In another study, for 16 weeks patients with type 2 diabetes and hypomagnesemia (low Mg levels) were given either a placebo or a liquid supplement of magnesium chloride that provided 300 mg/day elemental Mg.
Compared to the placebo group, the treatment group showed normalized Mg levels and significant reductions in fasting glucose levels. 
In another placebo-controlled study, participants were given magnesium aspartate providing 369 mg of elemental Mg per day for three months. The supplement had no significant effect on glycemic control in type 2 diabetics who were also taking insulin. 
Researchers are still not sure how this mineral affects insulin sensitivity, glucose uptake, insulin secretion, or blood glucose homeostasis. More research is needed to understand the effects of supplements in diabetics who are not deficient in magnesium.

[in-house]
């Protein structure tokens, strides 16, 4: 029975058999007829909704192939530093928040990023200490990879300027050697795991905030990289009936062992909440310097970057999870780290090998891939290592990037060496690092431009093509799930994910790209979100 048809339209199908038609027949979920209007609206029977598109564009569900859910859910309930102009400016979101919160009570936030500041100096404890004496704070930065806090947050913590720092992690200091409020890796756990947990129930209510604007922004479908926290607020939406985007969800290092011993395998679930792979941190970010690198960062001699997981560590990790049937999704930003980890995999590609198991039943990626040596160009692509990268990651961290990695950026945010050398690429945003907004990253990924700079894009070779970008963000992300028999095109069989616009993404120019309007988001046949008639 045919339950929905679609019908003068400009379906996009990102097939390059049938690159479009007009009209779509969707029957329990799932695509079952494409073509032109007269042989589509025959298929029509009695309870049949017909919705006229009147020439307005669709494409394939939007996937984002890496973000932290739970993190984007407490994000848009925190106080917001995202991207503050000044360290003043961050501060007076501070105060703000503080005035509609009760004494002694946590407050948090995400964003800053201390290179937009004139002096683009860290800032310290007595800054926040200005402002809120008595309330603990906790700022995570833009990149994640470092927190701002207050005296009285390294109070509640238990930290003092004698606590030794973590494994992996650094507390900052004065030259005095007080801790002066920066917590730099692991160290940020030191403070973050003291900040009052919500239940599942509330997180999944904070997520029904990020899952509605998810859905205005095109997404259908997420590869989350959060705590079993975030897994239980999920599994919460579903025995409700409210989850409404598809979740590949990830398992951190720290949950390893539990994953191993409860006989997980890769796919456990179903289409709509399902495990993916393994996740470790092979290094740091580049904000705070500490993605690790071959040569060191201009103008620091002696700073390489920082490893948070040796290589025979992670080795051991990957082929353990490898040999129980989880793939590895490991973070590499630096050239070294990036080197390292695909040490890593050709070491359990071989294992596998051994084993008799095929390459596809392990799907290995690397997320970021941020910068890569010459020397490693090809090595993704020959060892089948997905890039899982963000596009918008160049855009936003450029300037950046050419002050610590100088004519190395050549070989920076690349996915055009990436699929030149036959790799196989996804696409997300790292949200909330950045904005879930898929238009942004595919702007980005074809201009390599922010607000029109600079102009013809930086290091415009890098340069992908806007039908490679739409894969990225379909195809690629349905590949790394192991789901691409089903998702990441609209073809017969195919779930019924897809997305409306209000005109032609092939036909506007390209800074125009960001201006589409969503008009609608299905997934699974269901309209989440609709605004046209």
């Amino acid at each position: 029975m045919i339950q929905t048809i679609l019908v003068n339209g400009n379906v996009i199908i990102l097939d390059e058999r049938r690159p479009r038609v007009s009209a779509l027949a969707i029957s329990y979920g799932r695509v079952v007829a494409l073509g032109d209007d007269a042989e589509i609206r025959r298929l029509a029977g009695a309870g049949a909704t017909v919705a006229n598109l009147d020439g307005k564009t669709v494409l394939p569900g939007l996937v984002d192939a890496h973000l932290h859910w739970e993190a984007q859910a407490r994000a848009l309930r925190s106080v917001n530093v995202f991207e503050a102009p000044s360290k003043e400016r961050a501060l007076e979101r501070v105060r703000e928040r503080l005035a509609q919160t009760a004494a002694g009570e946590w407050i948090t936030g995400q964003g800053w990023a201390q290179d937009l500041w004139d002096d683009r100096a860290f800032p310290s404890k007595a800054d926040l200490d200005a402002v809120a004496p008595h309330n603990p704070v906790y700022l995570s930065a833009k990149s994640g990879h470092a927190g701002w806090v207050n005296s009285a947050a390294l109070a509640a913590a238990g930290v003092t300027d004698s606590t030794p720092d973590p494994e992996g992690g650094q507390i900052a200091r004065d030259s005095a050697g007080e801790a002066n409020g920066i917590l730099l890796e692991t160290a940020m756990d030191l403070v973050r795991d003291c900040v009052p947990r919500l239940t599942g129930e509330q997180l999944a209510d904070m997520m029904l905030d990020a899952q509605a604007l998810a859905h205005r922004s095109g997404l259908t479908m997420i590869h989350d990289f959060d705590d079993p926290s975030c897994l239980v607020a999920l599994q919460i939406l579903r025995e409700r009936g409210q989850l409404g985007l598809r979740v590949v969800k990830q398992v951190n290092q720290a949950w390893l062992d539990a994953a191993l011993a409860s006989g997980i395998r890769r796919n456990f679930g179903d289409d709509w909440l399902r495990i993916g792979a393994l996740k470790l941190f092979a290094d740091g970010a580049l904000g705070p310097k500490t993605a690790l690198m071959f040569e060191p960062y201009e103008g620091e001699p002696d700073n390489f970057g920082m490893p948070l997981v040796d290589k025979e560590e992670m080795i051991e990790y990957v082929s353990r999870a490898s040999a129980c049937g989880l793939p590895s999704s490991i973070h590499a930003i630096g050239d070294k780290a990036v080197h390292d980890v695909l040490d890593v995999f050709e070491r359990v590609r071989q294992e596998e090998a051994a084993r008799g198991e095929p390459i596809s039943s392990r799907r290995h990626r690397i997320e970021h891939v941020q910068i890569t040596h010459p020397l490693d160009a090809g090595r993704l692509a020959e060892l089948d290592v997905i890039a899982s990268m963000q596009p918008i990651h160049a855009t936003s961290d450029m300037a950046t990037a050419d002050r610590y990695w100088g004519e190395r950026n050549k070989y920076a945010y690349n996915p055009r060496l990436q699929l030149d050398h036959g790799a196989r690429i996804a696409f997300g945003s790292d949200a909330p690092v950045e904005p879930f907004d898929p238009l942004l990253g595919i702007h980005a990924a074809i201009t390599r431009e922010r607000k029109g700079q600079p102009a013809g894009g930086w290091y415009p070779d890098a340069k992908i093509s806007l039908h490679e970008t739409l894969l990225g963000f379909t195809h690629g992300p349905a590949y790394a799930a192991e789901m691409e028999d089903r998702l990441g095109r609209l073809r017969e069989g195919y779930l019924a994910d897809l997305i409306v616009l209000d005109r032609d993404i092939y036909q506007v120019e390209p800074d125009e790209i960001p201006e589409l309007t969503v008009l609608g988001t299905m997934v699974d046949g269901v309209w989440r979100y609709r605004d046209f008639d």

If you are interested in taking magnesium, then speak with your doctor or endocrinologist for more information.
Magnesium is important for maintaining a healthy cardiovascular system. Being deficient in this nutrient is associated with an increased risk of cardiovascular disease in general and hypertension (high blood pressure). 
Research has shown that in men who are deficient, supplementing with magnesium may reduce the risk of coronary heart disease. 
It is needed in the body to balance the adverse effects of high calcium levels which can play a role in various aspects of heart disease.
According to the NMCD, “In cell membranes, a decreased concentration of magnesium and increased Ca to Mg ratio has also been associated with hypertension.” 
Additionally, in research studies it has been seen that Mg may help prevent or reverse arterial plaque formation and arterial calcification, causal factors of cardiovascular disease. 
In emergency situations, this supplement is administered post-heart attack to decrease the risk of mortality. It is also used to treat congestive heart failure and to decrease abnormal heart rhythm (arrhythmia) incidents.